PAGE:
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Texas Parks and Wildlife Foundation

Black Bear Recolonization

Keeping Texas Wild

TPWF partners with the Borderlands Research Institute at Sul Ross State University to study the return of black bears in far West Texas.

About the Project

Black bears once ranged across the Trans-Pecos, but by the 1950s they had mostly disappeared from Texas. More recently, they’ve begun to repopulate into Texas from Mexico. The Borderlands Research Institute (BRI), in partnership with TPWF, is committed to tracking and researching the black bear to understand more about its population growth and habitat needs, and how its presence affects the human population of the area.

Though completely gone from West Texas by the 1950s, black bears began to be sighted in Big Bend in the 1990s. In the years since, black bears have been spotted further from the park and from the Mexico border. BRI is studying the bears to see where they are coming from, how they are moving across Texas, and how they are interacting with humans. This research is vital to creating science-based management strategies as the black bear population grows.

The researchers at BRI, with the help of private landowners, have begun to fit the bears with tracking collars. These collars help the researchers gather data on the bears’ movement and behavior. The collars also mean researchers can track interactions with humans. As more and more bears move into Texas, understanding how humans and the bears will coexist is an important part of the project. BRI’s research will facilitate science-based management of the bears’ expansion.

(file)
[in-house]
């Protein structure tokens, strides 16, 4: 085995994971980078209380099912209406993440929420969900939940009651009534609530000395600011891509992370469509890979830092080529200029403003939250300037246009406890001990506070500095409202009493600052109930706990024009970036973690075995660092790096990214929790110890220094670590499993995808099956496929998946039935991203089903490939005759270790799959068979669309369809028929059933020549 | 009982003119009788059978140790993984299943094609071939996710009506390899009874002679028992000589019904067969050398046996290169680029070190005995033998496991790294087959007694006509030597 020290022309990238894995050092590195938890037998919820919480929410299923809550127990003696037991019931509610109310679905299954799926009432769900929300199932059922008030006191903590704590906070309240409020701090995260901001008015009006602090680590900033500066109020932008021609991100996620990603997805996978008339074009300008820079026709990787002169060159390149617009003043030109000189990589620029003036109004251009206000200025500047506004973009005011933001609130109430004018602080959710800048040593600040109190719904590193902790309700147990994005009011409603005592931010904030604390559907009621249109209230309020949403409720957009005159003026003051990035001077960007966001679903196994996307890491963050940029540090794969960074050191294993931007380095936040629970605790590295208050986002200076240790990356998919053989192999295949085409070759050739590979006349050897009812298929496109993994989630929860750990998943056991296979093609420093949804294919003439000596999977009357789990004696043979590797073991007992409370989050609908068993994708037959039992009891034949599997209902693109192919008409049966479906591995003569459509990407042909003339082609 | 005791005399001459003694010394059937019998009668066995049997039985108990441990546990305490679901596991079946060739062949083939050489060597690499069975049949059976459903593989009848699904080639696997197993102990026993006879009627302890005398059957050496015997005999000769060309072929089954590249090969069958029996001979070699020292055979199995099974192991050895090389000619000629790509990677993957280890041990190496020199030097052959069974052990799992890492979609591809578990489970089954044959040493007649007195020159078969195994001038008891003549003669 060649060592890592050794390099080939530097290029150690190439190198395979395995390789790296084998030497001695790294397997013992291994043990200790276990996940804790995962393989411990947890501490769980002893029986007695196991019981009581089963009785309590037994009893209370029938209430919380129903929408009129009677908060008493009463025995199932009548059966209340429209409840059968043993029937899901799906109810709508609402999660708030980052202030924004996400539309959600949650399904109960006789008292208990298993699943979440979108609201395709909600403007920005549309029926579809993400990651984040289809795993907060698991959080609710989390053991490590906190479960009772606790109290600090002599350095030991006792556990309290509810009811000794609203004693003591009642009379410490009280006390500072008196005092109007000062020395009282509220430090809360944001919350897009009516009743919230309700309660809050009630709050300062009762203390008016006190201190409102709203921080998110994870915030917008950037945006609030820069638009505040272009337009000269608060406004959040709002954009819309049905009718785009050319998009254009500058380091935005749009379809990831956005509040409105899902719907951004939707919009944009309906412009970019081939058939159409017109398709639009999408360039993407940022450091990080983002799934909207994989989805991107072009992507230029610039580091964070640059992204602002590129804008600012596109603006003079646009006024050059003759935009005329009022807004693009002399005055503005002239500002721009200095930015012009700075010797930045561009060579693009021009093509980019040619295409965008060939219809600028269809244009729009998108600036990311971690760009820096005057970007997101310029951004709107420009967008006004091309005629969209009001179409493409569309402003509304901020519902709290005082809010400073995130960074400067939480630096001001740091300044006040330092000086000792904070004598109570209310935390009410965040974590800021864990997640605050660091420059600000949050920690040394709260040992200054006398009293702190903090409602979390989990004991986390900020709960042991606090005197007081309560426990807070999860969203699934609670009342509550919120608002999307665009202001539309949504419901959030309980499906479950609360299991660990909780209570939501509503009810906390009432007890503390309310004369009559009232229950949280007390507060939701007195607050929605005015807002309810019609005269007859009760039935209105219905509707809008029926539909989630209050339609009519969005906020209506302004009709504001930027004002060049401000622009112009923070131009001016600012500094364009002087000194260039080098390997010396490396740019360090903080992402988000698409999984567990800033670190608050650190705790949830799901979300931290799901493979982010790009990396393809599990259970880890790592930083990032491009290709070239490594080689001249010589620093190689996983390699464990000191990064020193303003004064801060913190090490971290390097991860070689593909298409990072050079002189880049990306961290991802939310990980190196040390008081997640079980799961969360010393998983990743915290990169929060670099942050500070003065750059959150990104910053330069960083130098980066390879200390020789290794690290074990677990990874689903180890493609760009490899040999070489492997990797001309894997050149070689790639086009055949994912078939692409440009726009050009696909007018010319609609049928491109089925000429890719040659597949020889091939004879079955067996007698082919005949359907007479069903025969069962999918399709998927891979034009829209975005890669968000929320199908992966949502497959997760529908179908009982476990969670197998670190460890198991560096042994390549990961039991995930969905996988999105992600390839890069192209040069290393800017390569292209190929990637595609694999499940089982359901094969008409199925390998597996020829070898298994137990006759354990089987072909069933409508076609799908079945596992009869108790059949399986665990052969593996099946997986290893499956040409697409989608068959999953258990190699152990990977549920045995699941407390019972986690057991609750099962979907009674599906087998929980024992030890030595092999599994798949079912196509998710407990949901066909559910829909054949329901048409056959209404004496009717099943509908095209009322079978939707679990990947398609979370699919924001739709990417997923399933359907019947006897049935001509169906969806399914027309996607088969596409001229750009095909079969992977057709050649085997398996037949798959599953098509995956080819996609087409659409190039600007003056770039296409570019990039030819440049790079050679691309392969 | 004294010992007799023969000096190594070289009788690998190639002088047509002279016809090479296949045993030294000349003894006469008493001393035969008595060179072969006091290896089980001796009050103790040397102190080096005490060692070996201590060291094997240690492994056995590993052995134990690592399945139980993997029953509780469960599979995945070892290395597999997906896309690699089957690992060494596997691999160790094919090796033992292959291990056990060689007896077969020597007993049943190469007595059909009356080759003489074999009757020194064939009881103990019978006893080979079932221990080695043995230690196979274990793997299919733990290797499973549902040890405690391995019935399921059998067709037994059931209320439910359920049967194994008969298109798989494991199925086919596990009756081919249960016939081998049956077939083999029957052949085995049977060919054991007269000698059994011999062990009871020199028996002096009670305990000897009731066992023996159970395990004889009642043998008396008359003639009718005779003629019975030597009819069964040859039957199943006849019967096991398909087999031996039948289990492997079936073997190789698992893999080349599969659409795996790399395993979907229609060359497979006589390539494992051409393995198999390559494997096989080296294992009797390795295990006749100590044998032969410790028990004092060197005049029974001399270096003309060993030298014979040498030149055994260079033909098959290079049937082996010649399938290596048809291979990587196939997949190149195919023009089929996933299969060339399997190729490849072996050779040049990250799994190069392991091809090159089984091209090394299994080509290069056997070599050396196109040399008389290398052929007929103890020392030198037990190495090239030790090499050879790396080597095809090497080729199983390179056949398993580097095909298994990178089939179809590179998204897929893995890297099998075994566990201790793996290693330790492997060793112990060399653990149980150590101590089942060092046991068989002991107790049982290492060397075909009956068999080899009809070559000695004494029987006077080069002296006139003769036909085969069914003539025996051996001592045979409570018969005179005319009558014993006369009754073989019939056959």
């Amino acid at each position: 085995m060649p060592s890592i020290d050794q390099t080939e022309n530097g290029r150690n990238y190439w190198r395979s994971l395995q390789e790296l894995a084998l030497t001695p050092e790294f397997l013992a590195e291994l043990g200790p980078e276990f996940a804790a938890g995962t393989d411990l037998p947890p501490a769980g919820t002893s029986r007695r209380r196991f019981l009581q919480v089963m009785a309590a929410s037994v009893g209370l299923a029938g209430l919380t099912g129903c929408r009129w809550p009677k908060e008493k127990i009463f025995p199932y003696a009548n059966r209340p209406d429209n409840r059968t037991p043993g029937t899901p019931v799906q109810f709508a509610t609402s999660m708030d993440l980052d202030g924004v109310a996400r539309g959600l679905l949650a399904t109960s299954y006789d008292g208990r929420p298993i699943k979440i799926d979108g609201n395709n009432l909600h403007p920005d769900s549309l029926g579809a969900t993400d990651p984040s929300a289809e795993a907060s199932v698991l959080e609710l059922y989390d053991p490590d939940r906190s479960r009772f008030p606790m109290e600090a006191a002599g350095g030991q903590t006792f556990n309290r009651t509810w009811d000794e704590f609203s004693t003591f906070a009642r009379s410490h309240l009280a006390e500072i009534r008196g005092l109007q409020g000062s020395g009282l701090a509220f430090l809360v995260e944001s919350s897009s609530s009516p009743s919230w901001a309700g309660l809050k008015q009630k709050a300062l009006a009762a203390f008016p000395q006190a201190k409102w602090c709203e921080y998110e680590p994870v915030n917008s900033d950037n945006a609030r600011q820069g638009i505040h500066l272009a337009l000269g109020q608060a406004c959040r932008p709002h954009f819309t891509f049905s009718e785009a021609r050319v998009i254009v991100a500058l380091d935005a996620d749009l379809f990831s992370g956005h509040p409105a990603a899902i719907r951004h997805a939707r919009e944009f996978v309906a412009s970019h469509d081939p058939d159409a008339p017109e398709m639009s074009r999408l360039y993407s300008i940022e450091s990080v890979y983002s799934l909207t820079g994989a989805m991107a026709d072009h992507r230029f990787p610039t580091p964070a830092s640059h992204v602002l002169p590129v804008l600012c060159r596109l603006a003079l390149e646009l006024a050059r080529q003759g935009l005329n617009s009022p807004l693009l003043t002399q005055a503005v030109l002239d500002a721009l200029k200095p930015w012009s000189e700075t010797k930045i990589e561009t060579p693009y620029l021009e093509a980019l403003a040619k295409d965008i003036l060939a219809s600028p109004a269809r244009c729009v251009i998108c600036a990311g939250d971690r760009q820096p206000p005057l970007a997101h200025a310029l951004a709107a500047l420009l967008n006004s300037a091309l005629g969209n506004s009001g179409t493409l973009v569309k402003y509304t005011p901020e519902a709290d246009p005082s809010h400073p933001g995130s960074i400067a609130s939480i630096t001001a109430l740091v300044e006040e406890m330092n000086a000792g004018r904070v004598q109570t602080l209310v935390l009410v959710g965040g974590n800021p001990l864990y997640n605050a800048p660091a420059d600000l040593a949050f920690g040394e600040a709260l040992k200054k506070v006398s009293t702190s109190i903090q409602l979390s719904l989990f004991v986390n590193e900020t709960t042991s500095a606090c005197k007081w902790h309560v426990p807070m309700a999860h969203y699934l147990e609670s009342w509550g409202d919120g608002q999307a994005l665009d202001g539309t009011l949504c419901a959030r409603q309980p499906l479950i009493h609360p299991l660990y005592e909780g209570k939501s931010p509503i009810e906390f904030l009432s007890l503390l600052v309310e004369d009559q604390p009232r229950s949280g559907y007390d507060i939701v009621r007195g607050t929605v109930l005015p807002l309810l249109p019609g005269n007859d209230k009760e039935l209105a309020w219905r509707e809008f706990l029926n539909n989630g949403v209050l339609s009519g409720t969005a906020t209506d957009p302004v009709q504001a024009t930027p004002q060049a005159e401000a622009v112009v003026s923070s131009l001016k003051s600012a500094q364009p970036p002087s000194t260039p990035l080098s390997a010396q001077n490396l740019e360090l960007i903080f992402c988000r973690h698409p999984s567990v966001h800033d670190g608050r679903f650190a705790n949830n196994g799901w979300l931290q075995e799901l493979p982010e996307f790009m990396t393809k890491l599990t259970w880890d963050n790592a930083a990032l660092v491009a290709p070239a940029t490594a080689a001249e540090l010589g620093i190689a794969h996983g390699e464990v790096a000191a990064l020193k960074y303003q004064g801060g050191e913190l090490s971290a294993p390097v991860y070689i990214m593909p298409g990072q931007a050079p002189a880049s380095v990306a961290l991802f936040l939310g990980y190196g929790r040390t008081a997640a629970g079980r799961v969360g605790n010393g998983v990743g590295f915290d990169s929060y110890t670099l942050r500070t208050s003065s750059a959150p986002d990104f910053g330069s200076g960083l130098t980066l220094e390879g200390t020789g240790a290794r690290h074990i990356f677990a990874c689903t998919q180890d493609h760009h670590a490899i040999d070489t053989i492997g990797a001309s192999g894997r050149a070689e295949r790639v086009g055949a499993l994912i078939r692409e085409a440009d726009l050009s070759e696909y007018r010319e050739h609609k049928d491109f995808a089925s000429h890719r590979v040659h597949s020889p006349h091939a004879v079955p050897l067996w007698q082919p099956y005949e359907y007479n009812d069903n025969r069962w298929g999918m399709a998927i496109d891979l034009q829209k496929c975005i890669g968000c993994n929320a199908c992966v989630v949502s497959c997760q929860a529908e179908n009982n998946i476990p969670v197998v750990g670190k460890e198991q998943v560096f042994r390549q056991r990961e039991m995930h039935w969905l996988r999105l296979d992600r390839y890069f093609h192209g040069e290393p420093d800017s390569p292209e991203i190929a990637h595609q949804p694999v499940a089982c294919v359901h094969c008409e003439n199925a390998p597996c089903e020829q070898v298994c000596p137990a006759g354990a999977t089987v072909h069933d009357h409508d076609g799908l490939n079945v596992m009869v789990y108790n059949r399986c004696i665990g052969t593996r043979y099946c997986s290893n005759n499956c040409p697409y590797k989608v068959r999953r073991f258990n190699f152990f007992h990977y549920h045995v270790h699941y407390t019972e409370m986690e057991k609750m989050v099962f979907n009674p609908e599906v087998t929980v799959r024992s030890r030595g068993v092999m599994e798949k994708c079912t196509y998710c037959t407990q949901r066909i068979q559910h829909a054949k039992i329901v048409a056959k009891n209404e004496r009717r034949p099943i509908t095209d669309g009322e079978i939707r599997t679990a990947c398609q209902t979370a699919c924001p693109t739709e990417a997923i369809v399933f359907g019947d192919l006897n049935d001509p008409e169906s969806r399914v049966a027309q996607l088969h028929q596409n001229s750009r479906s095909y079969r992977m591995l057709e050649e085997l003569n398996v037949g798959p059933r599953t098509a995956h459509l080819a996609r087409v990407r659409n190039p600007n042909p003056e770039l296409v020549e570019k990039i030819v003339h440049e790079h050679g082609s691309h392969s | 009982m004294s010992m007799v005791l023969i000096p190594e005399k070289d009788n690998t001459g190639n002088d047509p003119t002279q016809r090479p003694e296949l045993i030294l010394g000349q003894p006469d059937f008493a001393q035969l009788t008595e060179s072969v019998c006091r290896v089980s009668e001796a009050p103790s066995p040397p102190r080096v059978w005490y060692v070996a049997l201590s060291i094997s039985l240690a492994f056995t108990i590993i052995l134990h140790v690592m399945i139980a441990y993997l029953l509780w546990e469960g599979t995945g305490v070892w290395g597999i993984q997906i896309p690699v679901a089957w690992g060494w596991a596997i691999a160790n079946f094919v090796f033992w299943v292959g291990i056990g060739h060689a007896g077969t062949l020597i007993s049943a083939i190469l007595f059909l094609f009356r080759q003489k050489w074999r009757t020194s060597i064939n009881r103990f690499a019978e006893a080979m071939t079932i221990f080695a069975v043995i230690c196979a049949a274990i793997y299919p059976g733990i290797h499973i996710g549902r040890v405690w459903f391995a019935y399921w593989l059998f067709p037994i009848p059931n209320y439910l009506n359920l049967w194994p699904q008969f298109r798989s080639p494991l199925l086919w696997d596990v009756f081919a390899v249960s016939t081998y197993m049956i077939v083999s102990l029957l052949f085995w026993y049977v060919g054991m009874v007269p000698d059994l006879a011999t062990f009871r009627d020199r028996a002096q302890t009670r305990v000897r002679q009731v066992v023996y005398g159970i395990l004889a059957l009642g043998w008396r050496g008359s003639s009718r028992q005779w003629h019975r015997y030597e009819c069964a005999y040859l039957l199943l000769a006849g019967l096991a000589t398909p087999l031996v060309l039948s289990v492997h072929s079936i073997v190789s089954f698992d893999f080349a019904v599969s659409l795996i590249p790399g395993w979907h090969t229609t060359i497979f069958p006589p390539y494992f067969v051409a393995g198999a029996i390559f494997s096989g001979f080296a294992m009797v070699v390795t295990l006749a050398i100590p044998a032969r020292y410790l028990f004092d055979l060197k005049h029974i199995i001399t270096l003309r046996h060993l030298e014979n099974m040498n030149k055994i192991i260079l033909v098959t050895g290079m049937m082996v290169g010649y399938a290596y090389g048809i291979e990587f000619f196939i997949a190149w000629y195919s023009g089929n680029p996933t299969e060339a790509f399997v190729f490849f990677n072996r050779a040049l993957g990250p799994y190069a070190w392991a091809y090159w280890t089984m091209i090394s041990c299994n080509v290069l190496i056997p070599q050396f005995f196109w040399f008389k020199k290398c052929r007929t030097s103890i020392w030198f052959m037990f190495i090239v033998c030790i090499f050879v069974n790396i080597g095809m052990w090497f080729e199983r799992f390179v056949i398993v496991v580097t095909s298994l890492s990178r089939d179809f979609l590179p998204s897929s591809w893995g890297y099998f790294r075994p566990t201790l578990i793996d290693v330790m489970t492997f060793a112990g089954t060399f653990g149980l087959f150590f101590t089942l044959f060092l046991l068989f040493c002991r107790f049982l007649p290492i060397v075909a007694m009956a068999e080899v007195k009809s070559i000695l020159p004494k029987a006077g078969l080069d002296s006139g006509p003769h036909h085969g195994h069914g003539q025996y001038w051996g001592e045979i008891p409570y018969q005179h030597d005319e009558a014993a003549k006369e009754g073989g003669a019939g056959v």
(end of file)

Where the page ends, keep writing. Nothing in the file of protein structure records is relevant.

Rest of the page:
TPWF works in partnership to raise private funds to enable BRI’s important work researching what we can do to ensure wild things endure in the wild places of Texas.

At a Glance

150+ Sites Visited

to further black bear research

100,000+ Acres

Surveyed for black bear activity

4,000+ Square Miles

range of data collection


Help Us Keep Texas Wild

Help ensure that every Texan, now and in the future, can enjoy, explore, and be inspired by the wild things and wild places in Texas.

Thanks Team!